13 lost in Mayaguez Incident laid to rest in Arlington Today
Thirteen servicemembers who were killed when their helicopter was shot down during the final battle of the Vietnam War will be buried together Wednesday in Arlington National Cemetery with full military honors.
Their CH-53 Sea Stallion helicopter — known as Knife 31 — had been among those tasked with rescuing the American merchant vessel SS Mayaguez and its crew, who were detained by Cambodian Khmer Rouge forces several days earlier in what became known as the “Mayaguez Incident.”
The chopper, with 26 servicemembers aboard, crashed in waist-deep surf just east of Koh Tang — a Khmer Rouge-controlled island in the Gulf of Thailand about 60 nautical miles from mainland Cambodia — as it approached to offload Marines on May 15, 1975.
Today The American Legion Magazine Editor, Jeff Stoffer, put up his piece on it, titled Moment of Closure.
"They may be gone, but they’re back on American soil," said Marian Boyd of Norfolk, Va., whose son, U.S. Marine Pfc. Walter Boyd, was among those remembered at the service. "He’d always told me in his letters to keep the faith. I put it in God’s hands."
Families of the 10 fallen Marines, two Navy corpsmen and one U.S. Air Force chopper pilot gathered with surviving veterans of the operation and others to pay homage to their fallen loved ones and comrades.
Veterans of the May 15, 1975, military mission to rescue the crew of the merchant ship S.S. Mayaguez came from across the country. Their association – the Koh Tang Mayaguez Veterans Organization – is named for the 5-mile-by-1-mile island off the coast of Cambodia where a 14-hour battle occurred less than three weeks after the fall of Saigon. Members of the club have been dedicated to the identification and repatriation of all who lost their lives in the joint operation, which involved U.S. troops of every service branch.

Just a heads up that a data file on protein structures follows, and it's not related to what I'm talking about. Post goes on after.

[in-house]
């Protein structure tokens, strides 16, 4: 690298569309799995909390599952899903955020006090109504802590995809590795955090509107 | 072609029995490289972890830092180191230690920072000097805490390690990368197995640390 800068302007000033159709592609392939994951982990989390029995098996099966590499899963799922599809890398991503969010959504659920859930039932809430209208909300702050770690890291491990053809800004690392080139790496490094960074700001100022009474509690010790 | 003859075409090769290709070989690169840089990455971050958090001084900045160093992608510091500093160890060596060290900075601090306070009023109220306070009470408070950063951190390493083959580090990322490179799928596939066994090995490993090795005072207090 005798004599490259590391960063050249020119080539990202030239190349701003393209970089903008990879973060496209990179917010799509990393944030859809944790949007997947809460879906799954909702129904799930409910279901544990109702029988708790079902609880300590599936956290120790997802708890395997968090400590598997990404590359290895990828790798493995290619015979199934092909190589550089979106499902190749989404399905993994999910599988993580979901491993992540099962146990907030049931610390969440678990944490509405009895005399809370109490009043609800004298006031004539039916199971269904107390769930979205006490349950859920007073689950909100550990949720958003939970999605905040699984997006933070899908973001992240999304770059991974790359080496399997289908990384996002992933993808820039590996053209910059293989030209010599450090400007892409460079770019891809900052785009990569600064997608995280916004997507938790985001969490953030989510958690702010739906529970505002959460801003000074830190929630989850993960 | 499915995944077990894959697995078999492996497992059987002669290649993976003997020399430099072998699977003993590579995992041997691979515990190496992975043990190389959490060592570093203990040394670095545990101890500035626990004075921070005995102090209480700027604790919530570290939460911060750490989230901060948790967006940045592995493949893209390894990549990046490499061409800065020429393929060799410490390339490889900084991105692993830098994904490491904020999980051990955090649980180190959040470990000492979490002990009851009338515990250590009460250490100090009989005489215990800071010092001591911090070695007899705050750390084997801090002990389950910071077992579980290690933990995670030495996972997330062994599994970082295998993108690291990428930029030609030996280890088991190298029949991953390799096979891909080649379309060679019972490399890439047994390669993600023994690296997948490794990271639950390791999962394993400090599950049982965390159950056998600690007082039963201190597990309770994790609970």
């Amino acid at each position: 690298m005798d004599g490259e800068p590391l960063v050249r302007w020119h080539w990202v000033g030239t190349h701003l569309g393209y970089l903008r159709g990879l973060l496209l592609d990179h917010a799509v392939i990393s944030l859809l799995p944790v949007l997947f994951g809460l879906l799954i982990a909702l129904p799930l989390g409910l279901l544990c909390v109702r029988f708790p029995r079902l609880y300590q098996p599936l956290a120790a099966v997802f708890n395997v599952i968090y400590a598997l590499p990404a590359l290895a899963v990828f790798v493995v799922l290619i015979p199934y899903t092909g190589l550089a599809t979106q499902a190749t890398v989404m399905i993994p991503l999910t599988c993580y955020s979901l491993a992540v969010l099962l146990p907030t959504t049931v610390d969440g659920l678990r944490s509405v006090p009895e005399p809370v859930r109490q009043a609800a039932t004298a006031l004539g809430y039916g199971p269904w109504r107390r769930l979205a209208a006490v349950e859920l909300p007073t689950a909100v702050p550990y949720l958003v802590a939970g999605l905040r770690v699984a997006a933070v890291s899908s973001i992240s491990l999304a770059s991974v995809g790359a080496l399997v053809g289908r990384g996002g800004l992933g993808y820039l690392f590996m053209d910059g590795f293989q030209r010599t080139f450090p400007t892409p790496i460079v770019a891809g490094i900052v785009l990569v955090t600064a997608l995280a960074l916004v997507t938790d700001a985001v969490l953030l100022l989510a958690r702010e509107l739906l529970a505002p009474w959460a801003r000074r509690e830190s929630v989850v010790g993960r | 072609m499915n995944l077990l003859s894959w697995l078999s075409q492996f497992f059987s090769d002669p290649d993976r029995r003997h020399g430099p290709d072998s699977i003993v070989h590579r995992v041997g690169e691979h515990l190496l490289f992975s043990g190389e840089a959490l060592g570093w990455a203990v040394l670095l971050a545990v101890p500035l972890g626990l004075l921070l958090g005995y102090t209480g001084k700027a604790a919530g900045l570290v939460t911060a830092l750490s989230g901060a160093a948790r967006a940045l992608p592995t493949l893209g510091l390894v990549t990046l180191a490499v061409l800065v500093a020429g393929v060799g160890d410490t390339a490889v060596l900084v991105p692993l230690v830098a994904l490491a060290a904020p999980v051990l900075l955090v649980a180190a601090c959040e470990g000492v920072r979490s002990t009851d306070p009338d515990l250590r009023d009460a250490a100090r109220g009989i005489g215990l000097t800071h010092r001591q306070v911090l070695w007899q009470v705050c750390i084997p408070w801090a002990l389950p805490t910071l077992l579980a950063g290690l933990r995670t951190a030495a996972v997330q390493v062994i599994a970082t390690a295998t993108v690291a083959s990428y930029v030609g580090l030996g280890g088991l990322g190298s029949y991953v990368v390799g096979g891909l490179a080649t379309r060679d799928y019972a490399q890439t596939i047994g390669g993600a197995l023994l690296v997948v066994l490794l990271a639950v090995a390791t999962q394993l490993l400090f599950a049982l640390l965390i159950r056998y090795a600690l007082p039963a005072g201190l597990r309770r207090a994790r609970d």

Nearly 200 Americans directly participated in the rescue attempt after Cambodian Khmer Rouge guerrillas captured the U.S.-flagged Mayaguez in the Gulf of Thailand on May 12, 1975. U.S. officials believed the ship and crew were held captive on Koh Tang Island, and three days later, President Gerald Ford authorized military action to free them.
Nine helicopters loaded with Marines and Navy corpsmen were deployed to the island. Two destroyers and an aircraft carrier moved into the waters surrounding it.
The first CH-53 chopper to go down – code-named Knife 13 – claimed all 23 onboard near the border of Laos and Cambodia. They were the first casualties of the mission. Eighteen more were killed in the assault, including the 13 who were shot down in the CH-53 Sea Stallion called Knife 31, off the shore of the well-fortified island.
A lot of folks don't know much about the Mayaguez Incident. Here's an old TV News account about the basics:
Those who survived the battle that etched the last 41 names on the Vietnam Veterans Memorial wall in Washington were recognized onstage Tuesday at the 94th National Convention of The American Legion in Indianapolis.
The president of the Koh Tang/Mayaguez Veterans Organization, Dan Hoffman of Columbia, S.C., told thousands of Legionnaires the story of the deadly, unexpected combat mission in mid-May 1975 to rescue the S.S. Mayaguez and its crew from the Khmer Rouge. The communist guerrillas had seized the American cargo ship in international waters on May 12 and played a bloody three-day game of cat and mouse with the American military.
Here is an awesome video (about 10 mins) about the Incident:
And although this video is fairly long, Mr. Hoffman had an absolutely incredible address on Mayaguez that should be watched in its entirely.